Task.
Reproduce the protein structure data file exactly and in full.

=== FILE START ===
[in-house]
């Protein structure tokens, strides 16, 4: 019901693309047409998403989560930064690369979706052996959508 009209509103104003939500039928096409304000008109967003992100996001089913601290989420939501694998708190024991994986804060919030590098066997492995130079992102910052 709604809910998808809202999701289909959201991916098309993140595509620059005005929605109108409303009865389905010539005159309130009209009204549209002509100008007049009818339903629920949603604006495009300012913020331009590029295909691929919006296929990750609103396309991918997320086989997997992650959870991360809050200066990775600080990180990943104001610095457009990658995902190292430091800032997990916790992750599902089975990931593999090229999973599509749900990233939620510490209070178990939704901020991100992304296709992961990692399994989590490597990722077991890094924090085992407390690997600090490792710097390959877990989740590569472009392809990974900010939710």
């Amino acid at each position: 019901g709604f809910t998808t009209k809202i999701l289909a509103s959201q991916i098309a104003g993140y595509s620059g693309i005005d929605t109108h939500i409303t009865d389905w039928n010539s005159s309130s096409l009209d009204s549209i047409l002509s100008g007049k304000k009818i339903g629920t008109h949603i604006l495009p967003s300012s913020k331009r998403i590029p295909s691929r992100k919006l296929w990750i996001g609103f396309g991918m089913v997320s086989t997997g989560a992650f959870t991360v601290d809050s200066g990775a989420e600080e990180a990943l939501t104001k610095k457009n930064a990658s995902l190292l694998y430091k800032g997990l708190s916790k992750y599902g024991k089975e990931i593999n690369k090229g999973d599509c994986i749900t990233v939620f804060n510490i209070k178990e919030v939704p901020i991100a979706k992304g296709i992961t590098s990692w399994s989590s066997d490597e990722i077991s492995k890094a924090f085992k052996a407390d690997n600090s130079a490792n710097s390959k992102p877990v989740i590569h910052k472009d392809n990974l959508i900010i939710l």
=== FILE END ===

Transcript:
[in-house]
């Protein structure tokens, strides 16, 4: 019901693309047409998403989560930064690369979706052996959508 009209509103104003939500039928096409304000008109967003992100996001089913601290989420939501694998708190024991994986804060919030590098066997492995130079992102910052 709604809910998808809202999701289909959201991916098309993140595509620059005005929605109108409303009865389905010539005159309130009209009204549209002509100008007049009818339903629920949603604006495009300012913020331009590029295909691929919006296929990750609103396309991918997320086989997997992650959870991360809050200066990775600080990180990943104001610095457009990658995902190292430091800032997990916790992750599902089975990931593999090229999973599509749900990233939620510490209070178990939704901020991100992304296709992961990692399994989590490597990722077991890094924090085992407390690997600090490792710097390959877990989740590569472009392809990974900010939710």
């Amino acid at each position: 019901g709604f809910t998808t009209k809202i999701l289909a509103s959201q991916i098309a104003g993140y595509s620059g693309i005005d929605t109108h939500i409303t009865d389905w039928n010539s005159s309130s096409l009209d009204s549209i047409l002509s100008g007049k304000k009818i339903g629920t008109h949603i604006l495009p967003s300012s913020k331009r998403i590029p295909s691929r992100k919006l296929w990750i996001g609103f396309g991918m089913v997320s086989t997997g989560a992650f959870t991360v601290d809050s200066g990775a989420e600080e990180a990943l939501t104001k610095k457009n930064a990658s995902l190292l694998y430091k800032g997990l708190s916790k992750y599902g024991k089975e990931i593999n690369k090229g999973d599509c994986i749900t990233v939620f804060n510490i209070k178990e919030v939704p901020i991100a979706k992304g296709i992961t590098s990692w399994s989590s066997d490597e990722i077991s492995k890094a924090f085992k052996a407390d690997n600090s130079a490792n710097s390959k992102p877990v989740i590569h910052k472009d392809n990974l959508i900010i939710l």